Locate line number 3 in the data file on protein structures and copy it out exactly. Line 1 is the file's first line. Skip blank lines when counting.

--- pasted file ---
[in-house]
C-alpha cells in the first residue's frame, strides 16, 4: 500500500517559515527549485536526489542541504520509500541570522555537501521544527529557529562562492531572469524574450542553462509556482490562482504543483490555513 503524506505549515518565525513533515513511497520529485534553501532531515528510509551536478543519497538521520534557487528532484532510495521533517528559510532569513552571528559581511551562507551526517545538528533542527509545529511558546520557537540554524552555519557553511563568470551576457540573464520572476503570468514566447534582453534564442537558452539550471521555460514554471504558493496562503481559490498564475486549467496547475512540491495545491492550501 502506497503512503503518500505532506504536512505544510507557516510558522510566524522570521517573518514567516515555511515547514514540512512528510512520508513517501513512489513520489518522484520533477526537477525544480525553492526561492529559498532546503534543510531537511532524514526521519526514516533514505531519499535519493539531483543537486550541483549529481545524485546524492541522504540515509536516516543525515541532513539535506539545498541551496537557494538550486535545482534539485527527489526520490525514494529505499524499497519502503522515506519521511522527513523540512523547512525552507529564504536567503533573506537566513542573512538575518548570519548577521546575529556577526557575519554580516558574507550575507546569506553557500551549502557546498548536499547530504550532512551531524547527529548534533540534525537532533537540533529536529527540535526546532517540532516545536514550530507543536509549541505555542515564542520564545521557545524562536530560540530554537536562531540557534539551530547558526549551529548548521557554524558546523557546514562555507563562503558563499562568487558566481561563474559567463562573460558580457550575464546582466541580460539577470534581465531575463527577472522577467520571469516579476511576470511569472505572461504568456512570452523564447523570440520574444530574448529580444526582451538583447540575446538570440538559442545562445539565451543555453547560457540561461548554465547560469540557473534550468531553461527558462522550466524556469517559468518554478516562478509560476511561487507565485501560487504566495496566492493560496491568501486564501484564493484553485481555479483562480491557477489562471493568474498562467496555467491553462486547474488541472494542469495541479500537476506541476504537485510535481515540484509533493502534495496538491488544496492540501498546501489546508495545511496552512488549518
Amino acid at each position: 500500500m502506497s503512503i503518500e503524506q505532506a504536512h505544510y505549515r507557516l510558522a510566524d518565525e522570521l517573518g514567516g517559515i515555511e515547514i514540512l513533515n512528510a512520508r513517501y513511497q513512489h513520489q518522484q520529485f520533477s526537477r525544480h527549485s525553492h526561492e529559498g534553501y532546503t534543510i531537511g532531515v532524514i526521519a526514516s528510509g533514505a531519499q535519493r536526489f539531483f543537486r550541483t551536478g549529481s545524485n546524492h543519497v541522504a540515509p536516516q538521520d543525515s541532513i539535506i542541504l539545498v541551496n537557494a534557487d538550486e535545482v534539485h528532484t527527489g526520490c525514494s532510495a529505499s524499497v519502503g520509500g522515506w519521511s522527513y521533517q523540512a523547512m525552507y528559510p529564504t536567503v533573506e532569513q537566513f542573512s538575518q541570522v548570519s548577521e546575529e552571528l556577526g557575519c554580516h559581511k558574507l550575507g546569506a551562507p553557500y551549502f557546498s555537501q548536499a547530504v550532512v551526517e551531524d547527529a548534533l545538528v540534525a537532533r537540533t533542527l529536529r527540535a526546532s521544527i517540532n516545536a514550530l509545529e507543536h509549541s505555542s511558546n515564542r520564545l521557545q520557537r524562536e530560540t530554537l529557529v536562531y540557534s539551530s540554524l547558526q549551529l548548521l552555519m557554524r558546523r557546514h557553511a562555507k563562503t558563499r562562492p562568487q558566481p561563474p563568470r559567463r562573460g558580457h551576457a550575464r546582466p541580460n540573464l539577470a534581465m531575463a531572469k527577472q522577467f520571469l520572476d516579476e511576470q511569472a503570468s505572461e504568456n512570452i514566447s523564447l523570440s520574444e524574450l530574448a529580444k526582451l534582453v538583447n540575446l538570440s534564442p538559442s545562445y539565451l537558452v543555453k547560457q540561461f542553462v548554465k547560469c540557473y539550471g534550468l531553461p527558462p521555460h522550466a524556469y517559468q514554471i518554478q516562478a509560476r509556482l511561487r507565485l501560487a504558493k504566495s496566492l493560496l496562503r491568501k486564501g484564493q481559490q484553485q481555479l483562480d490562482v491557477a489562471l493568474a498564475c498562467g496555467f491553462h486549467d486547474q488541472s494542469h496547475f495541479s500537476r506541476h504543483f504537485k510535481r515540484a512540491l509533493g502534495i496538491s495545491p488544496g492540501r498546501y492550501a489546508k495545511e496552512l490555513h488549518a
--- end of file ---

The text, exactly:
Amino acid at each position: 500500500m502506497s503512503i503518500e503524506q505532506a504536512h505544510y505549515r507557516l510558522a510566524d518565525e522570521l517573518g514567516g517559515i515555511e515547514i514540512l513533515n512528510a512520508r513517501y513511497q513512489h513520489q518522484q520529485f520533477s526537477r525544480h527549485s525553492h526561492e529559498g534553501y532546503t534543510i531537511g532531515v532524514i526521519a526514516s528510509g533514505a531519499q535519493r536526489f539531483f543537486r550541483t551536478g549529481s545524485n546524492h543519497v541522504a540515509p536516516q538521520d543525515s541532513i539535506i542541504l539545498v541551496n537557494a534557487d538550486e535545482v534539485h528532484t527527489g526520490c525514494s532510495a529505499s524499497v519502503g520509500g522515506w519521511s522527513y521533517q523540512a523547512m525552507y528559510p529564504t536567503v533573506e532569513q537566513f542573512s538575518q541570522v548570519s548577521e546575529e552571528l556577526g557575519c554580516h559581511k558574507l550575507g546569506a551562507p553557500y551549502f557546498s555537501q548536499a547530504v550532512v551526517e551531524d547527529a548534533l545538528v540534525a537532533r537540533t533542527l529536529r527540535a526546532s521544527i517540532n516545536a514550530l509545529e507543536h509549541s505555542s511558546n515564542r520564545l521557545q520557537r524562536e530560540t530554537l529557529v536562531y540557534s539551530s540554524l547558526q549551529l548548521l552555519m557554524r558546523r557546514h557553511a562555507k563562503t558563499r562562492p562568487q558566481p561563474p563568470r559567463r562573460g558580457h551576457a550575464r546582466p541580460n540573464l539577470a534581465m531575463a531572469k527577472q522577467f520571469l520572476d516579476e511576470q511569472a503570468s505572461e504568456n512570452i514566447s523564447l523570440s520574444e524574450l530574448a529580444k526582451l534582453v538583447n540575446l538570440s534564442p538559442s545562445y539565451l537558452v543555453k547560457q540561461f542553462v548554465k547560469c540557473y539550471g534550468l531553461p527558462p521555460h522550466a524556469y517559468q514554471i518554478q516562478a509560476r509556482l511561487r507565485l501560487a504558493k504566495s496566492l493560496l496562503r491568501k486564501g484564493q481559490q484553485q481555479l483562480d490562482v491557477a489562471l493568474a498564475c498562467g496555467f491553462h486549467d486547474q488541472s494542469h496547475f495541479s500537476r506541476h504543483f504537485k510535481r515540484a512540491l509533493g502534495i496538491s495545491p488544496g492540501r498546501y492550501a489546508k495545511e496552512l490555513h488549518a